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<nettime> A Day at the Zombie Beach
Patrice Riemens on Mon, 21 Jan 2002 00:22:28 +0100 (CET)


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<nettime> A Day at the Zombie Beach


Anjuna is where it all began. Well, almost. The very first hippies had
come to Calangute in 1967, apparently because there was a hotel here,"A
Caravelha", the result of Portugals half-hearted attempt at getting some
form of tourism started in its far-away and definitely backwardish Indian
possession. India had put an end to that, and to Portuguese colonial rule
in Goa in general in 1961, but did very little with the new Union
Territory till far in the seventies. In 1968, a Calangute hippies
threesome, consisting of a couple and '8-fingered Johnnie', discovered
Anjuna's large expanse of unspoiled white-sanded beach, and before soon
the place became a legend.

Today, Anjuna is looking back on 30 years + of backpackers tourism, and Mr 
Camillio d'Souza, of Dallroys Inn has seen it (nearly) all. The flower 
children, the coming of the Italian hordes, followed by the drug trade, 
the nudist culture, the parties on the beach, and how everything seemed to 
grow bigger and faster. And more dangerous too, as tourist under influence 
slammed their motorbikes into coconut trees and addicted western women 
jumped to death in the village wells. Nationalities came and went, 
American Vietnam draft-dodgers followed by South European a-socials who 
had cordoned the beach of with huts at some stage, resulting in irate 
locals burning the "Italian village" and beating its inhabitants to pulp, 
North European beautiful people who started to attract voyeuristically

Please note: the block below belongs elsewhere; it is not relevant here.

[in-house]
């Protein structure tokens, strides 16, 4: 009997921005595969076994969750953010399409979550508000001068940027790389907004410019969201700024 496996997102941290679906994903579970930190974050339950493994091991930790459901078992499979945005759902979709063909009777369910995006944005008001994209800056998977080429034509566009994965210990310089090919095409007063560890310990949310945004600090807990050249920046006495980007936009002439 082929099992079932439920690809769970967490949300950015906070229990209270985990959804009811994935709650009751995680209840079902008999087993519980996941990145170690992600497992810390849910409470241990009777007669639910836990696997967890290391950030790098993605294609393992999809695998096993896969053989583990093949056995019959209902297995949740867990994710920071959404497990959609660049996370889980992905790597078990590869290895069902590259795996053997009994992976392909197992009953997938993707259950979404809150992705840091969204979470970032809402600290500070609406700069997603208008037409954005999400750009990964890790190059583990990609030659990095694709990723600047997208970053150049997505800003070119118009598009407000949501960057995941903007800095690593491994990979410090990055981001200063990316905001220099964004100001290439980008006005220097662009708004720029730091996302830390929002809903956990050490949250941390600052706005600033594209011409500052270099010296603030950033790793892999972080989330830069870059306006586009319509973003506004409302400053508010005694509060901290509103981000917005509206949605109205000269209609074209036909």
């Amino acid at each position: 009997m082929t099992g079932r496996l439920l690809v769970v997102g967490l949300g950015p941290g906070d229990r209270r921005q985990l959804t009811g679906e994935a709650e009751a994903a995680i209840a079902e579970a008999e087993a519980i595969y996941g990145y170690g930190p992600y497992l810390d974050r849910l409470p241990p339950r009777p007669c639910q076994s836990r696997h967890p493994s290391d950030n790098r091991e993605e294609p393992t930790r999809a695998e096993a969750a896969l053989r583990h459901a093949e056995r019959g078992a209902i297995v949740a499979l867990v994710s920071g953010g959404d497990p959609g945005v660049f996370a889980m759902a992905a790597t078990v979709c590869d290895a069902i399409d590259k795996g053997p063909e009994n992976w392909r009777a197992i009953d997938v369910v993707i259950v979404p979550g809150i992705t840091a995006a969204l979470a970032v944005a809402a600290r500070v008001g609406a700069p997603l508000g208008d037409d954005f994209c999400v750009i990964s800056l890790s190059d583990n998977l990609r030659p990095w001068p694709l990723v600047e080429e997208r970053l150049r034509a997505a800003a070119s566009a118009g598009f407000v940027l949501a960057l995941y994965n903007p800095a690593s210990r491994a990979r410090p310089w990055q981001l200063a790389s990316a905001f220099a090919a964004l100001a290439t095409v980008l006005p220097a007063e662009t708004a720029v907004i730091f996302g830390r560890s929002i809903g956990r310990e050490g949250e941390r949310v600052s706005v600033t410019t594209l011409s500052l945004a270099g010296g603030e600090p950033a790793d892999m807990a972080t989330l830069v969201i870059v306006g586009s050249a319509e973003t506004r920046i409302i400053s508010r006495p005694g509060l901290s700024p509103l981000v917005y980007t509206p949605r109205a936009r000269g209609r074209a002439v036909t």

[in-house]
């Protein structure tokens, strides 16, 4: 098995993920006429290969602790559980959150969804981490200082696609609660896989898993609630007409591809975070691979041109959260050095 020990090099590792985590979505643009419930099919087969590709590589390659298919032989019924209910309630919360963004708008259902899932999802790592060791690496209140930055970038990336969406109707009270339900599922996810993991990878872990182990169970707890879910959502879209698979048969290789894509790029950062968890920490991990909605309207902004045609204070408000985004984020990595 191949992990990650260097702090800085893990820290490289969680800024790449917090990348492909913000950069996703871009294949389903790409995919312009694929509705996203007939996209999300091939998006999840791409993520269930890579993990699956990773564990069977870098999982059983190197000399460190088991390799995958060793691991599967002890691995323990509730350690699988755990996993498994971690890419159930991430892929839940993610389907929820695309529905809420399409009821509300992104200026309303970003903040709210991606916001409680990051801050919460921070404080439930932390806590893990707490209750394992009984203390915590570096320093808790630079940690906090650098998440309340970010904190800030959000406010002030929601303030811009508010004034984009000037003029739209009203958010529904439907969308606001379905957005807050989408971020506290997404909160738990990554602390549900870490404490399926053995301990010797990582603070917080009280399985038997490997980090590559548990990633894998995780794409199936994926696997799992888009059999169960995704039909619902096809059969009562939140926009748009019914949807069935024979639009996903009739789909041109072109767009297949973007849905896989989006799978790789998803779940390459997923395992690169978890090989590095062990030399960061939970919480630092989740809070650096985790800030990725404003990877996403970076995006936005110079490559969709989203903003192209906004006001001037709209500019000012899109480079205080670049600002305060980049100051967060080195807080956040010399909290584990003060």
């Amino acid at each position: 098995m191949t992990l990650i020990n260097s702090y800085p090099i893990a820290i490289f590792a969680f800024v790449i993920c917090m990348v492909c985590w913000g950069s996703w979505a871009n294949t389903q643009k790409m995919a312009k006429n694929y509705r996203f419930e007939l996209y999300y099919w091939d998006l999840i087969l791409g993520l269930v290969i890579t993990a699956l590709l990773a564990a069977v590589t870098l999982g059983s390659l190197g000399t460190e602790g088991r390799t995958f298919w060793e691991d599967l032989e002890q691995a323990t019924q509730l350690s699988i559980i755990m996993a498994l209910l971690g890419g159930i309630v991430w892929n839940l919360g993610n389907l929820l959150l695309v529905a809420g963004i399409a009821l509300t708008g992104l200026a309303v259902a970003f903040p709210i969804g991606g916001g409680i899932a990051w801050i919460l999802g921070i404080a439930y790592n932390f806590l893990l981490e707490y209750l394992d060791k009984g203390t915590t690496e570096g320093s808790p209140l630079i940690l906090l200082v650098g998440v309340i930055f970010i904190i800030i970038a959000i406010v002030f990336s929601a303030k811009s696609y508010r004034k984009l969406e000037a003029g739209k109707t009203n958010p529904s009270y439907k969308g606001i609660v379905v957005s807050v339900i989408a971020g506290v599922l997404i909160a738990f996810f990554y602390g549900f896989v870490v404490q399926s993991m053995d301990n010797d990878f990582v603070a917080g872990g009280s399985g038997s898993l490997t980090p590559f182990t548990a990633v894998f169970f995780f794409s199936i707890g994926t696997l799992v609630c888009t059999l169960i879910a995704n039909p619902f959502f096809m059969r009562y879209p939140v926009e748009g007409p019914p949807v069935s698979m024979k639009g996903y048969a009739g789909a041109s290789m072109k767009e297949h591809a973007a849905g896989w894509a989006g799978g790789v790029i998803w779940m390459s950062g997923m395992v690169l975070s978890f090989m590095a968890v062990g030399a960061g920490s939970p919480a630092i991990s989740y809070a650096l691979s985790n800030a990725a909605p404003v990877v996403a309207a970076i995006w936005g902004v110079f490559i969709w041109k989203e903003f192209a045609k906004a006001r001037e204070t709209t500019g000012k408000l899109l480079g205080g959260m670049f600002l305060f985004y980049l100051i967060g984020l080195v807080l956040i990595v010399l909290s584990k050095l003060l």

inclined Indians ("Foreign tourist come for the beaches, domestic tourists 
come for the foreign tourists" - the Mediterranean had seen that 
before...) 

And then came the party scene, and Goa Trance started its conquest of the 
worlds discos from the full moon parties there - only to come back to 
source with plane-loads of DJs and clubbers. Open University researcher 
Arun Saldanha is checking out on this particular brand of cultural tourism 
against the backdrop of the globalisation of customs and tastes. He 
collects - and shares  tapeloads of anecdotes and vignettes, collected 
from to-days visitors and old-timers alike. It helped me a lot to make 
sense of this strange place.

I had only a day-and-half to spend in Anjuna, but perceived it as
positively weird as soon as I had set foot there, or rather the tires of
Frederick's mobike had hit the villages ill-defined borders. The place is
a spread-out without clear center, separate clusters of houses divided by
a vaste expanse of seemingly barren land (venue of the notorious weekly
Flee Market), with wawering ribbons of palmtrees at the fringes. As we
were headed for Mr D'Souzas inn, it was South Anjuna that was to be my
base.  Just as well, since this is the most authentic part, home to the
real people and the die-hards (Johnnie 8-fingers still lives there). The
atmosphere immediately brought me back to those smaller and less mass
marketed Greek islands, where the newcomer is made to feel somewhat
unwelcome, or rather, is made to understand at once that there is an
unbridgeable gap between him (her), and the true (un)natives.